Spring has sprung and with it I have acquired five new chicks (two more are coming this weekend.)
Now, comes the part that I always want to dismiss--naming the chicks.
So, I am turning to you, Chicken Women readers, to help me name the chicks. Below are photos of the five chicks that are rambling around in their warm aviary pen. Below the photos, which were beautifully taken by Keith Skelton at www.keithskeltonphoto.com, is a description of their breed.
If you have a clever name or two, or even five for that matter, PLEASE send me a comment or post it on Facebook. I need all the help I can get!
#1 - Norwegian Jaerhon
This energetic, high-stepping chick was the first that dared to fly onto the roost. I covet her little white spot on her head; it almost looks like a bald spot reflecting the light. The Norwegian Jaerhon breed appeared in the United States only within the last decade. The chickens are relatively small in size and good layers of white eggs. The Jaerhon is the only breed credited to Norway. It was developed in the 1920s near Stavanger. This breed lays so many eggs that they have been known to lay themselves out. Oh, those Norwegians. They are always so hard working and productive.
#2 Silver Phoenix
Well, we started out in Norway and now we're headed to Japan. This rare breed, the Silver Phoenix, was developed over 1,000 years ago. Known for its long tails, it's a small bird that comes in either Silver or Gold. Unfortunately, I had a gold, too, and it died this morning. The Silver Phoenix is known for being docile and is not much of a layer--only one egg per week. It has threatened status and is considered a sustainable heritage chicken breed. Good thing this "masked" chick is such a looker with her Egyptian kohl eyeliner, because it seems that I won't be getting many eggs from her.
#3 Black Silkie
When I first met her, I thought something was wrong with her feet. I didn't realize she has five toes! In addition to five toes, Black Silkies have dark blue flesh and bones, and blue earlobes. She's so calm and docile, a temperament that already causes her to be pushed around by fellow chicks. Experts believe the Silkie originated in China or perhaps India or Java. Marco Polo was the first to give an account of this kind of bird (and he didn't do it while closing his eyes and saying his name outloud in a swimming pool). I wonder if the bird acquired the name, Silkie, because Polo was traveling the Silk Road?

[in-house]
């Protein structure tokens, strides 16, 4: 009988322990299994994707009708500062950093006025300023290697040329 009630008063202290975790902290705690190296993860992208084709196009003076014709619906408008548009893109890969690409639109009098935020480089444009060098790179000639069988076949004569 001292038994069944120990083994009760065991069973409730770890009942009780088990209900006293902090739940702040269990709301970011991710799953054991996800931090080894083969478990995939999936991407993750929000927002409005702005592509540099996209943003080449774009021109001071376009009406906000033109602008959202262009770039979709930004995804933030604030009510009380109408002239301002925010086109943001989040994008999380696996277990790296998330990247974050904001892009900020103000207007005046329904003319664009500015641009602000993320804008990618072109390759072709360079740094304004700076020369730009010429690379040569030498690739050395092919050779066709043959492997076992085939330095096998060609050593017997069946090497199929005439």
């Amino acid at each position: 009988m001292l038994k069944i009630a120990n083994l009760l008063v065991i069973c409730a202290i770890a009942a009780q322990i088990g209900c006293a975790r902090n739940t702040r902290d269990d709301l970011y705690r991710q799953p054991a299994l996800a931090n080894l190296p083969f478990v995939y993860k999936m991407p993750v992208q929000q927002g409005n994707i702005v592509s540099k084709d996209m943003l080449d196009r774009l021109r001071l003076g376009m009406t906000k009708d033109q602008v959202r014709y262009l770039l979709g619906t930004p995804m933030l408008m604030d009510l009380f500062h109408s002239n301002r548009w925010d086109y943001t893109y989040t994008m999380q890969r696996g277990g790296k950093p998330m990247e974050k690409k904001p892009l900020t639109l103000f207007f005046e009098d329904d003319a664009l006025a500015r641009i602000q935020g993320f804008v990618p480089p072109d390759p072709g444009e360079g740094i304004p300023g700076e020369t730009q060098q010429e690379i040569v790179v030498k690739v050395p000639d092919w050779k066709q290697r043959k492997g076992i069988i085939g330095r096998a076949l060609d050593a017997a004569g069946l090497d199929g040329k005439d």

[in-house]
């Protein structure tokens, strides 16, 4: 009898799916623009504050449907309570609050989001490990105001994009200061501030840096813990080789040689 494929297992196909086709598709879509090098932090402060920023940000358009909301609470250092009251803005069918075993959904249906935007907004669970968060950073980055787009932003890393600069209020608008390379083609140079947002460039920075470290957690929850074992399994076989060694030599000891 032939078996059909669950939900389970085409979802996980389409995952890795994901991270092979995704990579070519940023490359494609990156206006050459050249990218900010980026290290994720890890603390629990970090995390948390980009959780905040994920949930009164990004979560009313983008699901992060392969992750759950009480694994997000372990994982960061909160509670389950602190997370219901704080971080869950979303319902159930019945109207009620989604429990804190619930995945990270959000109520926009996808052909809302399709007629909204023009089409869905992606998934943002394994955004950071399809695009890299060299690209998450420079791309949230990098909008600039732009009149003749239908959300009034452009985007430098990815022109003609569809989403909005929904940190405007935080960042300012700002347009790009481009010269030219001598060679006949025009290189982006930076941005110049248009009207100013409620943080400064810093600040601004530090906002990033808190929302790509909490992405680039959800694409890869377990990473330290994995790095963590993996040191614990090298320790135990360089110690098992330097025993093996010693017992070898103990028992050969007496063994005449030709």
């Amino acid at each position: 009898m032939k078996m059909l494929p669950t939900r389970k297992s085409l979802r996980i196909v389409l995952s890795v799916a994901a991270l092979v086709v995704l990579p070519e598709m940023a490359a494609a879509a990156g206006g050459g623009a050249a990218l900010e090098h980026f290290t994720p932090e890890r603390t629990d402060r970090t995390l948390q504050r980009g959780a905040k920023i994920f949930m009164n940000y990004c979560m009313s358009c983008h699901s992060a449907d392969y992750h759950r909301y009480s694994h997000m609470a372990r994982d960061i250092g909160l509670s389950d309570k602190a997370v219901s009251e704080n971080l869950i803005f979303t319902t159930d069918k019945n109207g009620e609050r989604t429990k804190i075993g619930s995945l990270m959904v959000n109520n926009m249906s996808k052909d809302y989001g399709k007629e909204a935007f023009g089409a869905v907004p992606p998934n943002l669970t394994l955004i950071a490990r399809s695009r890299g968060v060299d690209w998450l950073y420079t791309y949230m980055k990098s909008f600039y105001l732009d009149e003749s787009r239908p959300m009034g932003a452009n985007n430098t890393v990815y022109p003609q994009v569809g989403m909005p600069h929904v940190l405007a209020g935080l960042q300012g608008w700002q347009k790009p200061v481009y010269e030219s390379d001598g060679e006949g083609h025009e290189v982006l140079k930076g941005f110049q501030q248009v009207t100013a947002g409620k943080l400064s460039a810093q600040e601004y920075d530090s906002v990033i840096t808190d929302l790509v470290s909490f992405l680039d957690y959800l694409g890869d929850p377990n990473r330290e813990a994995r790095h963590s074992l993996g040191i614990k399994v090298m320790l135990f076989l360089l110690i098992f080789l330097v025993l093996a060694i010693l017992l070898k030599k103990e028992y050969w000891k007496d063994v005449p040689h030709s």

#4 Black-Crested White Polish
I'd like to think this is the Black-Crested White Polish but I think we picked up the wrong bird when grabbing her from the feed store. Instead, I believe she is a White Polish without the Black-Crested headdress. (Although she does have some black peeking out so who knows.) She's a pretty little girl with a smashing neckline that a nice bauble would look good on. Thoughts are that this breed originally came from the Netherlands, but ended up getting imported from...you guessed it, Poland, to England. This breed has been around since at least the 16th century (ah, the tales she could tell!) and used a lot for exhibition.
#5 Gold-Laced Polish
With a better headdress than a woman at the Kentucky Derby or guests attending a royal's wedding, this little adorable Gold-Laced Polish already looks like she's wearing a babushka. She has the same history as her White Polish friend but with colors that are more exaggerated. I have a feeling this one is going to make me chuckle whenever I see her.
Here's the flock of six before they became five. The one in the back center is the Golden Phoenix who chose to fly to higher heights rather than reside in the coop on the hill.
Guess which chick grows up to be which hen...
(It's not brain shattering to figure it out, but it's fun to see what their "adult" looks like.)